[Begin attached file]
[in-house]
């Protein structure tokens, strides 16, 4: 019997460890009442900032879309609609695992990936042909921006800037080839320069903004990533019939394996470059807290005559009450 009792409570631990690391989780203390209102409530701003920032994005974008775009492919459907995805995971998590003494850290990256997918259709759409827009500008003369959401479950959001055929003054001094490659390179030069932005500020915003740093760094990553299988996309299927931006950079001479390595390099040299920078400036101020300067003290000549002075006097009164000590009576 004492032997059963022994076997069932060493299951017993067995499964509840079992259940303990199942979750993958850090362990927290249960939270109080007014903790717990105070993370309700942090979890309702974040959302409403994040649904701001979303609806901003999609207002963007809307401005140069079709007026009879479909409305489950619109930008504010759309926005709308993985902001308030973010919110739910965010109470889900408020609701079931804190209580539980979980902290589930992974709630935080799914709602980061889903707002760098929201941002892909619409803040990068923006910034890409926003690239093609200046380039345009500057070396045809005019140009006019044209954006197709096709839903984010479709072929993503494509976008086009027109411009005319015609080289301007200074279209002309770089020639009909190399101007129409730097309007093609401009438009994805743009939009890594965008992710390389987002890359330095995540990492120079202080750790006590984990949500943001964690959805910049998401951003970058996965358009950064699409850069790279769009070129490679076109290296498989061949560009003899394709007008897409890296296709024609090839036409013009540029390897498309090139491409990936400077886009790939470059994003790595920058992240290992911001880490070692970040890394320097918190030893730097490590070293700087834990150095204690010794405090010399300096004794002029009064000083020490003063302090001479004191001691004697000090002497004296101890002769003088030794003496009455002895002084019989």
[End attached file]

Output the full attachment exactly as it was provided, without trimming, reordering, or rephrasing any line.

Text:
[in-house]
């Protein structure tokens, strides 16, 4: 019997460890009442900032879309609609695992990936042909921006800037080839320069903004990533019939394996470059807290005559009450 009792409570631990690391989780203390209102409530701003920032994005974008775009492919459907995805995971998590003494850290990256997918259709759409827009500008003369959401479950959001055929003054001094490659390179030069932005500020915003740093760094990553299988996309299927931006950079001479390595390099040299920078400036101020300067003290000549002075006097009164000590009576 004492032997059963022994076997069932060493299951017993067995499964509840079992259940303990199942979750993958850090362990927290249960939270109080007014903790717990105070993370309700942090979890309702974040959302409403994040649904701001979303609806901003999609207002963007809307401005140069079709007026009879479909409305489950619109930008504010759309926005709308993985902001308030973010919110739910965010109470889900408020609701079931804190209580539980979980902290589930992974709630935080799914709602980061889903707002760098929201941002892909619409803040990068923006910034890409926003690239093609200046380039345009500057070396045809005019140009006019044209954006197709096709839903984010479709072929993503494509976008086009027109411009005319015609080289301007200074279209002309770089020639009909190399101007129409730097309007093609401009438009994805743009939009890594965008992710390389987002890359330095995540990492120079202080750790006590984990949500943001964690959805910049998401951003970058996965358009950064699409850069790279769009070129490679076109290296498989061949560009003899394709007008897409890296296709024609090839036409013009540029390897498309090139491409990936400077886009790939470059994003790595920058992240290992911001880490070692970040890394320097918190030893730097490590070293700087834990150095204690010794405090010399300096004794002029009064000083020490003063302090001479004191001691004697000090002497004296101890002769003088030794003496009455002895002084019989």